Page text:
Armed and Dangerous: If Police Don’t Have to Protect the Public, What Good Are They?

by John W. Whitehead / February 26th, 2018

After a shooting spree, they always want to take the guns away from the people who didn’t do it. I sure as hell wouldn’t want to live in a society where the only people allowed guns are the police and the military.

—Author William S. Burroughs

In the American police state, police have a tendency to shoot first and ask questions later.

In fact, police don’t usually need much incentive to shoot and kill members of the public.

Police have shot and killed Americans of all ages—many of them unarmed—for standing a certain way, or moving a certain way, or holding something—anything—that police could misinterpret to be a gun, or igniting some trigger-centric fear in a police officer’s mind that has nothing to do with an actual threat to their safety.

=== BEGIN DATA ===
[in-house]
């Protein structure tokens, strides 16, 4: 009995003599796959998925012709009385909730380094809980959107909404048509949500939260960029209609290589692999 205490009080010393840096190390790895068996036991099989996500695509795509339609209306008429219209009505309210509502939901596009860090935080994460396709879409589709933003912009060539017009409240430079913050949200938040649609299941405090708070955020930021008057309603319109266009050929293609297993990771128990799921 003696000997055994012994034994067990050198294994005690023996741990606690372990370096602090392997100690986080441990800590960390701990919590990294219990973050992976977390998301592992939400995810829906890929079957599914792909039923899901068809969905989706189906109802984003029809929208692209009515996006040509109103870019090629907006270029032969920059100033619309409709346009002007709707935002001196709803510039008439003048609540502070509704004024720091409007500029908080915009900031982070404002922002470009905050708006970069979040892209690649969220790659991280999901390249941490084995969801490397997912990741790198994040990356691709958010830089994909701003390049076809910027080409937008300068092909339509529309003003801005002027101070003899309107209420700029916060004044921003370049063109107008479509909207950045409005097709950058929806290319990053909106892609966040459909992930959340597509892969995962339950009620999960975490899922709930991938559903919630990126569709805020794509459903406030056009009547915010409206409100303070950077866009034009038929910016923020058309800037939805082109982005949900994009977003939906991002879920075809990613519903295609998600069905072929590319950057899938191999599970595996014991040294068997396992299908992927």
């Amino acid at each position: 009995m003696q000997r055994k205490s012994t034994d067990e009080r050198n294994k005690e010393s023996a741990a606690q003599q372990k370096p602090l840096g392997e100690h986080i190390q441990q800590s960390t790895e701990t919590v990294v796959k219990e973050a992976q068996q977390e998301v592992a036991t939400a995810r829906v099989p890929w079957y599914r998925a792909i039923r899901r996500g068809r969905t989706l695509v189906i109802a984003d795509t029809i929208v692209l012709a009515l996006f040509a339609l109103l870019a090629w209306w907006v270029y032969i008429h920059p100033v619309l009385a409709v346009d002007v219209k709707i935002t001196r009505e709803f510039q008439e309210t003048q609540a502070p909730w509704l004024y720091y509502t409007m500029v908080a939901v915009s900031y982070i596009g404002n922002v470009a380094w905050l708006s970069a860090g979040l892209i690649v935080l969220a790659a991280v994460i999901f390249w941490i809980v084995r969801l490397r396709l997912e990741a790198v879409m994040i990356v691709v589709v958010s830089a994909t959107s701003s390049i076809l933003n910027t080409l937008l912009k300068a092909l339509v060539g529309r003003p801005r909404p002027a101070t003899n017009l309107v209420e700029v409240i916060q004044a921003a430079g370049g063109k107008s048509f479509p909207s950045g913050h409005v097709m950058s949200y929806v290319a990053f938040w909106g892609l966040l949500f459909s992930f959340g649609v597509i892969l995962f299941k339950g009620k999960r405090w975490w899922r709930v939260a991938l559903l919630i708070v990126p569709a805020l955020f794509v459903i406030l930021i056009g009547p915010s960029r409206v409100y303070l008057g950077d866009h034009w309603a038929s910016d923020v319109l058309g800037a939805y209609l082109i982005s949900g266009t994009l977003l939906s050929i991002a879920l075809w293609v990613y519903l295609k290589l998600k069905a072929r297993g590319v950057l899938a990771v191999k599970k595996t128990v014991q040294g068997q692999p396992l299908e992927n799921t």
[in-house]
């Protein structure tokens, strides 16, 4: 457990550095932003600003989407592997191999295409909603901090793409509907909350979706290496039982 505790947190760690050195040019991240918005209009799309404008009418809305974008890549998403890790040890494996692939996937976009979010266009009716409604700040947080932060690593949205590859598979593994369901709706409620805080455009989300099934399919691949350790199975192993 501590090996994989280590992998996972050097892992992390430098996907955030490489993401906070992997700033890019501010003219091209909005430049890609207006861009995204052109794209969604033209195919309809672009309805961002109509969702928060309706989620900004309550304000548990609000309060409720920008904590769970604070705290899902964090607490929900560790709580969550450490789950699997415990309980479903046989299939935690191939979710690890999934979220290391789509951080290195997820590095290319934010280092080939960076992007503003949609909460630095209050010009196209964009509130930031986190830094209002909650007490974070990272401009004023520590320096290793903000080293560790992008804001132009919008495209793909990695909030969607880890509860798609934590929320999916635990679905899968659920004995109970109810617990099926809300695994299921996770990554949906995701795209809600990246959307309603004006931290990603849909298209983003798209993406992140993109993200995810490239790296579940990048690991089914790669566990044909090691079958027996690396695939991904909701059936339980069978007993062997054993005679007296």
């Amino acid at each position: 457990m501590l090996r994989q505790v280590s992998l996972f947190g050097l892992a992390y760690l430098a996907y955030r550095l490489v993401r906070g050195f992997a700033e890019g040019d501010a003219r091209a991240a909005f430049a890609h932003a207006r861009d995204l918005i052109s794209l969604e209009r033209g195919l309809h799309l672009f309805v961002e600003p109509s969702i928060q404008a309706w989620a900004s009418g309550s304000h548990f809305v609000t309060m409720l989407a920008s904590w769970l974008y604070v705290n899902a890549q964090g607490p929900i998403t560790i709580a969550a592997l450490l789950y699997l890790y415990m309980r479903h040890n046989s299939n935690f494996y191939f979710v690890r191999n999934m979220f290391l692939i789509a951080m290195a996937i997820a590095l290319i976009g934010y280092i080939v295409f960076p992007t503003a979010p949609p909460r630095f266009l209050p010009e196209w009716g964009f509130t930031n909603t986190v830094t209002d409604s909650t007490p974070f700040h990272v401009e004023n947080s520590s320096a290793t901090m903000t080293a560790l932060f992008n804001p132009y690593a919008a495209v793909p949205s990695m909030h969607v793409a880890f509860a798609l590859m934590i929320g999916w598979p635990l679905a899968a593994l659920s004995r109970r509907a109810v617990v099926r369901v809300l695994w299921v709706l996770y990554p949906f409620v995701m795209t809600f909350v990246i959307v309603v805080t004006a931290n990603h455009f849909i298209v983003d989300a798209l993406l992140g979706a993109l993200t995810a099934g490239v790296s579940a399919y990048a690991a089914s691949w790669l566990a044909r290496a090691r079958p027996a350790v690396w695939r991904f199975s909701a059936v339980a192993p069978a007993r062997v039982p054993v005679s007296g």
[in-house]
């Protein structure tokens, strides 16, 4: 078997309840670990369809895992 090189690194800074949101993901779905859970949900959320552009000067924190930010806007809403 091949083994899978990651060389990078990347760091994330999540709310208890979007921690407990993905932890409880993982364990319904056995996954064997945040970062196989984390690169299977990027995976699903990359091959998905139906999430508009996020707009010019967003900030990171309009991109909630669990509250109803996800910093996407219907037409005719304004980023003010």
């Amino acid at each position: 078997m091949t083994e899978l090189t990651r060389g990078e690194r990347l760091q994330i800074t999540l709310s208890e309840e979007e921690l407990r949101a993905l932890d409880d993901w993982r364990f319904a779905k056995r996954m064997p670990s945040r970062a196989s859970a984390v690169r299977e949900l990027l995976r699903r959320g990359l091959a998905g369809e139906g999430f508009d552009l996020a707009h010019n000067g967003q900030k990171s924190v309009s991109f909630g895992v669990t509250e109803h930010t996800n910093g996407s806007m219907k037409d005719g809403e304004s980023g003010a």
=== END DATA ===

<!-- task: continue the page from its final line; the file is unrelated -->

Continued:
In recent years, Americans have been killed by police merely for standing in a “shooting stance” holding a cell phone, behaving oddly and holding a baseball bat, opening the front door, running in an aggressive manner holding a tree branch, crawling around naked, hunching over in a defensive posture, wearing dark pants and a basketball jersey, driving while deaf, being homeless, brandishing a shoehorn, holding a garden hose, and peeing outdoors.

So when police in Florida had to deal with a 19-year-old embarking on a shooting rampage inside Marjory Stoneman Douglas High School in Parkland, Fla., what did they do?

Nothing.

There were four armed police officers,…

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